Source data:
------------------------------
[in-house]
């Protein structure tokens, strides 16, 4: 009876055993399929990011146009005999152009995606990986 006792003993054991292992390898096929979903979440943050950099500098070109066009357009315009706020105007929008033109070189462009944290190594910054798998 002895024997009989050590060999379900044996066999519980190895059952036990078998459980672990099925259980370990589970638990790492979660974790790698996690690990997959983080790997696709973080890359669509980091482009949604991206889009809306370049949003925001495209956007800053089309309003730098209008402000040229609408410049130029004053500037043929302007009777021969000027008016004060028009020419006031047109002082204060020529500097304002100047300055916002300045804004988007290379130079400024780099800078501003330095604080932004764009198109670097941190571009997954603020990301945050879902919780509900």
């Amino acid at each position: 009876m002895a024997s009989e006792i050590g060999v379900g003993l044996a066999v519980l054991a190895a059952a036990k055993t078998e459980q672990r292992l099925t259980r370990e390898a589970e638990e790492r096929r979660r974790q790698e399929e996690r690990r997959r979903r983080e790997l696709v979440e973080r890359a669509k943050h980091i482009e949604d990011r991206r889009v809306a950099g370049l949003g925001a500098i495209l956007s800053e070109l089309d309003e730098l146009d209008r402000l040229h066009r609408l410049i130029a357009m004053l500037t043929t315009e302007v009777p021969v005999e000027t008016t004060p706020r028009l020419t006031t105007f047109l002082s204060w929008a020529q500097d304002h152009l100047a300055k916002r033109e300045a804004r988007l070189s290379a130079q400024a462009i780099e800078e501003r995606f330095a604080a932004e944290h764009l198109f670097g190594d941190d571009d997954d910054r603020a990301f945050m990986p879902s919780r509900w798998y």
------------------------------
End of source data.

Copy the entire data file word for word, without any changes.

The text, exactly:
[in-house]
């Protein structure tokens, strides 16, 4: 009876055993399929990011146009005999152009995606990986 006792003993054991292992390898096929979903979440943050950099500098070109066009357009315009706020105007929008033109070189462009944290190594910054798998 002895024997009989050590060999379900044996066999519980190895059952036990078998459980672990099925259980370990589970638990790492979660974790790698996690690990997959983080790997696709973080890359669509980091482009949604991206889009809306370049949003925001495209956007800053089309309003730098209008402000040229609408410049130029004053500037043929302007009777021969000027008016004060028009020419006031047109002082204060020529500097304002100047300055916002300045804004988007290379130079400024780099800078501003330095604080932004764009198109670097941190571009997954603020990301945050879902919780509900």
């Amino acid at each position: 009876m002895a024997s009989e006792i050590g060999v379900g003993l044996a066999v519980l054991a190895a059952a036990k055993t078998e459980q672990r292992l099925t259980r370990e390898a589970e638990e790492r096929r979660r974790q790698e399929e996690r690990r997959r979903r983080e790997l696709v979440e973080r890359a669509k943050h980091i482009e949604d990011r991206r889009v809306a950099g370049l949003g925001a500098i495209l956007s800053e070109l089309d309003e730098l146009d209008r402000l040229h066009r609408l410049i130029a357009m004053l500037t043929t315009e302007v009777p021969v005999e000027t008016t004060p706020r028009l020419t006031t105007f047109l002082s204060w929008a020529q500097d304002h152009l100047a300055k916002r033109e300045a804004r988007l070189s290379a130079q400024a462009i780099e800078e501003r995606f330095a604080a932004e944290h764009l198109f670097g190594d941190d571009d997954d910054r603020a990301f945050m990986p879902s919780r509900w798998y």